The small town of Roscigno in the province of Salerno is divided into Roscigno Nuova (“New Roscigno”, simply referred as Roscigno) and Roscigno Vecchia (Old Roscigno). The latter is 1,5 km away from the new town and completely abandoned since the early 20th century, when the population moved to Roscigno Nuovo due to a landslide. The ghost town became an eco-museum in the beginning of the 2000s.
Tocco Caudio is a village in the province of Benevento that was abandoned after a series of earthquakes in 1980 and 1981, which almost entirely destroyed the old Tocco Caudio. Rather than rebuilding the historic town, the citizens were forced to completely abandon it and resettle around the ridge. Today, there are essentialy two Tocco Caudios: an empty old town and a new town located higher up in a location called Friuni.
Gattara di Casteldelci
Gattara is a frazione in the comune of Casteldelci, in the province of Rimini. A peculiarity of this village is that until 2009 it belonged to the Marche region, until is was separated together with six other comunes and joined to the Emilia Romagna region.
The village of Celleno is located in the Province of Viterbo at about 80 km northwest of Rome and about 15 km north of Viterbo. The origins of the village are unclear, but it was probably founded by the Etruscans.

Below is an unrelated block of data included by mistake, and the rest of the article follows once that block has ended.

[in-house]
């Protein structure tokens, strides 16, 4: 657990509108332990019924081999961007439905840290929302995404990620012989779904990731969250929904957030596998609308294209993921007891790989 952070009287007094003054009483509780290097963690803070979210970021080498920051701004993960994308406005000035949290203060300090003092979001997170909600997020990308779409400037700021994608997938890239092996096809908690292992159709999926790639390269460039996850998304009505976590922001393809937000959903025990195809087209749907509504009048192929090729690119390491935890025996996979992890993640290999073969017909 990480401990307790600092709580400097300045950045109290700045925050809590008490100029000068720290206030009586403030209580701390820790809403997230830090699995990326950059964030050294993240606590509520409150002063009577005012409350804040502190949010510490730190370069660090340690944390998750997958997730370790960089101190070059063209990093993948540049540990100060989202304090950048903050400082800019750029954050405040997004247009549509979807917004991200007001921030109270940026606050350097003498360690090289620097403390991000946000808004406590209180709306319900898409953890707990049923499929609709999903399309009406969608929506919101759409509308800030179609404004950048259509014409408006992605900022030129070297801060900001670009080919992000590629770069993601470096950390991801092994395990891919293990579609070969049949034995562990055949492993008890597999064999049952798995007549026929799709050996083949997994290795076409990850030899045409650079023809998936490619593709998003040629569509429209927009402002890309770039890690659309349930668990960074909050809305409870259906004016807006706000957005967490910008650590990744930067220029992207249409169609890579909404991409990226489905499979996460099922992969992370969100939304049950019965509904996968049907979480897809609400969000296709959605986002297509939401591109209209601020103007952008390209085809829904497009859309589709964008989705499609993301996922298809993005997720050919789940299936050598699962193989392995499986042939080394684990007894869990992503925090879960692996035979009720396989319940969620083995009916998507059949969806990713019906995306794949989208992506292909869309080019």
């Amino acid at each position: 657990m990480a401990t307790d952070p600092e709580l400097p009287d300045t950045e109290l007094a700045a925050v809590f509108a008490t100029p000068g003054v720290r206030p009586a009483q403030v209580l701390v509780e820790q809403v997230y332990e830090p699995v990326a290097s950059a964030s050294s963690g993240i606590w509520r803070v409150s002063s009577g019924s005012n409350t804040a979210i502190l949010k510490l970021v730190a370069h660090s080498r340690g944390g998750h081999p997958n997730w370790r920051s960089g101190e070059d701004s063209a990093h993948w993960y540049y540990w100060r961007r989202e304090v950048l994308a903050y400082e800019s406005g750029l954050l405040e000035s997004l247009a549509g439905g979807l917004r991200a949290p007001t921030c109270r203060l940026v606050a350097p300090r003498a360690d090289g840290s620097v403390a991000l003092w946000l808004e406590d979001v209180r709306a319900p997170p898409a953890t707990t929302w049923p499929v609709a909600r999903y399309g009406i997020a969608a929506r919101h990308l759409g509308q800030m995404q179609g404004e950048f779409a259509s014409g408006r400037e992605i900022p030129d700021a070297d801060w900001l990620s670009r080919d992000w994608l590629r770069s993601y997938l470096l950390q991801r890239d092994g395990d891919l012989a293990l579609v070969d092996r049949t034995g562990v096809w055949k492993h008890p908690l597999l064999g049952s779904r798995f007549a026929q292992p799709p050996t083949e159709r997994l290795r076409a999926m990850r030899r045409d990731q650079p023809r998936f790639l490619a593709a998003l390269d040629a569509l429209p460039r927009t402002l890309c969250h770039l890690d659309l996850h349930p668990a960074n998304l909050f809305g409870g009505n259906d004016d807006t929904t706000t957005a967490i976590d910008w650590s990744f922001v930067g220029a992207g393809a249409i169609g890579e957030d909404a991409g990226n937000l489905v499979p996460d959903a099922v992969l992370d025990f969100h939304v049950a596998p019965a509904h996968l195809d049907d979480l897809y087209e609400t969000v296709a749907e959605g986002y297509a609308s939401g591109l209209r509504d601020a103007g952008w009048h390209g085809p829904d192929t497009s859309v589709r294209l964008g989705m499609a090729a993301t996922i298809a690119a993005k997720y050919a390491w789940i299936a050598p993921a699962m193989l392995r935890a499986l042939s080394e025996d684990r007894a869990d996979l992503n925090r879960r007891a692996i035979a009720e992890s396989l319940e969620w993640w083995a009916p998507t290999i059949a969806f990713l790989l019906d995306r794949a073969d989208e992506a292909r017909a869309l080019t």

The “ghost town” of Monterano, located close to Canale Monterano and lake Bracciano at about 50 km from Rome, is now part of a large nature reserve, famous for its surreal atmosphere and beauty. It served as a set for famous movies such as “Ben Hur” or “Brancaleone alle crociate”.
In 1799 the assault of the French troops put an end to the history of the town that was also plagued by malaria. The inhabitants moved to the nearby towns of Canale Monterano and Montevirginio.
Giardino di Ninfa
Ninfa is a deserted and overgrown ghost town, presumably founded by the Volscians, that is now an English style botanical garden. It was once a prosperous town on the Appian way that thrived for 600 years between the 8th and 14th century within a double walled fortification.
It was destroyed a first time by order of the Emperor Frederick Barbarossa, after his enemy Pope Alexander III had taken refuge in the town. In 1297 a noble family, the Caetani, purchased the fortified town, after which the town was repopulated. However, in the 16th century it was again abandoned due the arrival of malaria.
The original village disappeared overgrown by wild plants and bushes, until it was renewed in the 20th century in the English garden style.
Of all the ghost towns in Italy Balestrino is probably the most mysterious one. It is not quite certain when the town was founded, nor exactly what happened and why it is was abandoned. However, one of the earth quakes that struck the region in 1887 coincides with a drop in population, so that may be a plausible explanation. Before the earthquake that the population amounted to 800-850 inhabitants, mainly farmers.
In 1953 the town was completely abandoned due to ‘geological instabilility’. The remaining inhabitants (about 400) were moved to a safer area to the west of the original town. Since then what is left of Balestrino that has stood untouched, as if it had been frozen in time.